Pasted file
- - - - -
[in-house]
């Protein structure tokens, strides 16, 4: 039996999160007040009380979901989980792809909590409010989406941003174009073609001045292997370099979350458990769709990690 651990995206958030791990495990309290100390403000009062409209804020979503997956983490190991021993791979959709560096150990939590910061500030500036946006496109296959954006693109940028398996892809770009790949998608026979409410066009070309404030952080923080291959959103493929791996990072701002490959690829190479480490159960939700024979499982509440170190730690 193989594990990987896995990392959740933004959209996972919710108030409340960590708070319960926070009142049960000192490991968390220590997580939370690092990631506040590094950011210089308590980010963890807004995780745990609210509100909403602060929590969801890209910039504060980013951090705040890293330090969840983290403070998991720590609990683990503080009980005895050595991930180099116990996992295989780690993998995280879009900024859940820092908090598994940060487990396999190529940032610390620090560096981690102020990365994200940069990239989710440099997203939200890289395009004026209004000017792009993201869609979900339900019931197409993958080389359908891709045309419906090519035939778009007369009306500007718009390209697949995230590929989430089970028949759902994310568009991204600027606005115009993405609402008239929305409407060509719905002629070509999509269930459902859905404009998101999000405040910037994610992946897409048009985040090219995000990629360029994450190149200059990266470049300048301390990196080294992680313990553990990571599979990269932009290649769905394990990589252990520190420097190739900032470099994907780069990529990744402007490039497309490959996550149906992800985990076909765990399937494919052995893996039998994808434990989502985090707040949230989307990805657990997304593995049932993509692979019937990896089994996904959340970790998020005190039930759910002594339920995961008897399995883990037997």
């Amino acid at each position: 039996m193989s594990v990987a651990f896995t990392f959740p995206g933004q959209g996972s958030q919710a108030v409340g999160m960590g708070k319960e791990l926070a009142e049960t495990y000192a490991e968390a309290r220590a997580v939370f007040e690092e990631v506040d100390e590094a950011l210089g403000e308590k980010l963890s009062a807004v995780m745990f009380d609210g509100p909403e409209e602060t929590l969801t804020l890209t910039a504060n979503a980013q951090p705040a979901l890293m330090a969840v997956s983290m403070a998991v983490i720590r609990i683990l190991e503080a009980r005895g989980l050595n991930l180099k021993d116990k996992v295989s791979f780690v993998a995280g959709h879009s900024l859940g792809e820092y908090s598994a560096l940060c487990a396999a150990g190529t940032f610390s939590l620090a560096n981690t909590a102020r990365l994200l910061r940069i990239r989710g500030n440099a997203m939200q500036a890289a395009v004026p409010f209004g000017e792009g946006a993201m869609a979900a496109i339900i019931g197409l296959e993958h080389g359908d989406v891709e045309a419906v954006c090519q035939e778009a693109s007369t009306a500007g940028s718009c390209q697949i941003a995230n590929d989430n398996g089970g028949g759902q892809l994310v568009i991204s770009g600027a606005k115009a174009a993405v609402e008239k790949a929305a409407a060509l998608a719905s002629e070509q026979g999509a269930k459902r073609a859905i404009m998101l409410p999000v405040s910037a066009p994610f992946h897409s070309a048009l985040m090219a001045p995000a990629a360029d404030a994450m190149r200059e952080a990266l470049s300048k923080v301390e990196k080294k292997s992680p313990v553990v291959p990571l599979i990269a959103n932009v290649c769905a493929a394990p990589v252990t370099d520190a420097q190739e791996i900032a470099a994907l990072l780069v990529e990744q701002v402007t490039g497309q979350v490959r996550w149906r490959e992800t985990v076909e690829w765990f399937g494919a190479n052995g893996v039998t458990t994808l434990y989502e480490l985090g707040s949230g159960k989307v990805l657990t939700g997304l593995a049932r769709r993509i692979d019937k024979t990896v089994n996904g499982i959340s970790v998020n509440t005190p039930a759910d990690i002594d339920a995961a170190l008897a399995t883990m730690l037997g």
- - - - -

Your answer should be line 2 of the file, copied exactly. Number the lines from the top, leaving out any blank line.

């Protein structure tokens, strides 16, 4: 039996999160007040009380979901989980792809909590409010989406941003174009073609001045292997370099979350458990769709990690 651990995206958030791990495990309290100390403000009062409209804020979503997956983490190991021993791979959709560096150990939590910061500030500036946006496109296959954006693109940028398996892809770009790949998608026979409410066009070309404030952080923080291959959103493929791996990072701002490959690829190479480490159960939700024979499982509440170190730690 193989594990990987896995990392959740933004959209996972919710108030409340960590708070319960926070009142049960000192490991968390220590997580939370690092990631506040590094950011210089308590980010963890807004995780745990609210509100909403602060929590969801890209910039504060980013951090705040890293330090969840983290403070998991720590609990683990503080009980005895050595991930180099116990996992295989780690993998995280879009900024859940820092908090598994940060487990396999190529940032610390620090560096981690102020990365994200940069990239989710440099997203939200890289395009004026209004000017792009993201869609979900339900019931197409993958080389359908891709045309419906090519035939778009007369009306500007718009390209697949995230590929989430089970028949759902994310568009991204600027606005115009993405609402008239929305409407060509719905002629070509999509269930459902859905404009998101999000405040910037994610992946897409048009985040090219995000990629360029994450190149200059990266470049300048301390990196080294992680313990553990990571599979990269932009290649769905394990990589252990520190420097190739900032470099994907780069990529990744402007490039497309490959996550149906992800985990076909765990399937494919052995893996039998994808434990989502985090707040949230989307990805657990997304593995049932993509692979019937990896089994996904959340970790998020005190039930759910002594339920995961008897399995883990037997």